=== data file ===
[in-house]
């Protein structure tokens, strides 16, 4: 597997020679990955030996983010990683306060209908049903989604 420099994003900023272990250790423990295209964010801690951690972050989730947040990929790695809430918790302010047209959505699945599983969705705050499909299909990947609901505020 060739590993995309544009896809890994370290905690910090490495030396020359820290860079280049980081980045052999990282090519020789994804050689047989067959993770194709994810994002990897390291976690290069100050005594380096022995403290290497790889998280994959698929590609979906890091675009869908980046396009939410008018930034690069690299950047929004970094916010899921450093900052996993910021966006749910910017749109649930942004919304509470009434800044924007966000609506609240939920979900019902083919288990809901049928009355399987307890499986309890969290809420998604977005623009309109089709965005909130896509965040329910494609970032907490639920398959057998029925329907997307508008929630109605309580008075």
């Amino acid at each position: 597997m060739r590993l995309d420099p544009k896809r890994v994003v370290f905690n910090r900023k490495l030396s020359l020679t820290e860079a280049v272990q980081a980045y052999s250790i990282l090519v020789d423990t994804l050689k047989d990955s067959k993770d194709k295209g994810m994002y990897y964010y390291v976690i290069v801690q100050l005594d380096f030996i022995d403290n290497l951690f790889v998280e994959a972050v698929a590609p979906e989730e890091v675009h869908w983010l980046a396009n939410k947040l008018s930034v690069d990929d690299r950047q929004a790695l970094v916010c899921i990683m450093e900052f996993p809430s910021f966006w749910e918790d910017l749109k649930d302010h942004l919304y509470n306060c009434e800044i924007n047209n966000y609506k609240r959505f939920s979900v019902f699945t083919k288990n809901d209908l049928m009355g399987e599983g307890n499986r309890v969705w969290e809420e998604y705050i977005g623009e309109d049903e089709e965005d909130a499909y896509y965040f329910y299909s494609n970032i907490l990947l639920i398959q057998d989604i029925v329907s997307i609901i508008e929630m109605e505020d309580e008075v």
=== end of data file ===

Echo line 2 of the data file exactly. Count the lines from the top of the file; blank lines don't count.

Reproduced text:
């Protein structure tokens, strides 16, 4: 597997020679990955030996983010990683306060209908049903989604 420099994003900023272990250790423990295209964010801690951690972050989730947040990929790695809430918790302010047209959505699945599983969705705050499909299909990947609901505020 060739590993995309544009896809890994370290905690910090490495030396020359820290860079280049980081980045052999990282090519020789994804050689047989067959993770194709994810994002990897390291976690290069100050005594380096022995403290290497790889998280994959698929590609979906890091675009869908980046396009939410008018930034690069690299950047929004970094916010899921450093900052996993910021966006749910910017749109649930942004919304509470009434800044924007966000609506609240939920979900019902083919288990809901049928009355399987307890499986309890969290809420998604977005623009309109089709965005909130896509965040329910494609970032907490639920398959057998029925329907997307508008929630109605309580008075």